For example, CBD has been shown to suppress pain signals produced both by inflammation and neuropathic issues.
CBD has also been shown to effectively reduce nausea and vomiting, and even increase appetite.
The endocannabinoid system (which is responsible for mediating the effects of CBD) is involved in managing all kinds of bodily processes.
More specifically, studies show it is very heavily involved in managing metabolism and appetite.
By stimulating the endocannabinoid system, various studies have shown CBD can help curb nausea and vomiting, 2 symptoms that often affect pets dealing with cancer and chemo.
As I mentioned earlier, Rosie’s appetite definitely suffered a bit in the days following her chemo sessions.
Once I started her on CBD however, I noticed that change almost immediately.
Even on the day of her chemo sessions, Rosie would come home and eagerly eat her meals as she’d done before she got sick.
In fact, in Canada, certain states of the US, and other places across the world, CBD is now an accepted treatment for nausea, vomiting, and appetite problems resulting from cancer, chemo, and other conditions. You can find more information on CBD for dogs with nausea here.
One final symptom we see a lot in pets dealing with cancer and chemo is lethargy.
I definitely noticed this in Rosie:
When she’d come home from her chemo sessions, she seemed notably “down” for at least 1 or 2 days.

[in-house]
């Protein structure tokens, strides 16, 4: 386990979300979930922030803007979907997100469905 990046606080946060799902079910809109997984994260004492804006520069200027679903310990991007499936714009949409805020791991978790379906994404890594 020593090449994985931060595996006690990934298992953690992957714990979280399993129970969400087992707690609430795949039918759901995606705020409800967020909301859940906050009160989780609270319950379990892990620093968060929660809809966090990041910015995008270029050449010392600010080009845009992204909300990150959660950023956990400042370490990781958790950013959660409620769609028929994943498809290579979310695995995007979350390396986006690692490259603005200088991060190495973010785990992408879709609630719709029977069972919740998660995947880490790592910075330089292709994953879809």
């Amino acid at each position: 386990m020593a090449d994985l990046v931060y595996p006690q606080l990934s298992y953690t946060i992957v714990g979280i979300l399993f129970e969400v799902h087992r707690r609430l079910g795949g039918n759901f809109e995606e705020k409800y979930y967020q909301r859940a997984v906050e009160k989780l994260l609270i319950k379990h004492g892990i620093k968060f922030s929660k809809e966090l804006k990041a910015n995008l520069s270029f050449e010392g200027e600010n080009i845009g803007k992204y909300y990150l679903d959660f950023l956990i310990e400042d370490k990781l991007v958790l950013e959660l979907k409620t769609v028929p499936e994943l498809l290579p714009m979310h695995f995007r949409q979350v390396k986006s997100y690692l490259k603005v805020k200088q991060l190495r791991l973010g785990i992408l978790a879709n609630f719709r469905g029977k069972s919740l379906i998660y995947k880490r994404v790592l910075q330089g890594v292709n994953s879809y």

As her cancer progressed, she became ever more lethargic at all times, not just following her chemo sessions.
As you can imagine, it was really hard to see Rosie like this.
She was always a super active dog, but the days after chemo she would just laze around the house and sleep.
Luckily, CBD can help relieve the lethargy and low energy produced by cancer and chemotherapy.
Another physiological process the endocannabinoid system is heavily involved in managing is mood and energy.
A lot of media publications regularly report that CBD can have sedative effects.
And while it can produce these effects in large doses, when dosed correctly CBD actually helps improve alertness, boosts mood, and improve energy levels.
CBD Can Have Anti-Tumor Effects
Yes, you read that right.
One way CBD may help dogs with lymphoma is by actually fighting the cancer itself.
Now, before I dive in any deeper on this topic, keep this in mind: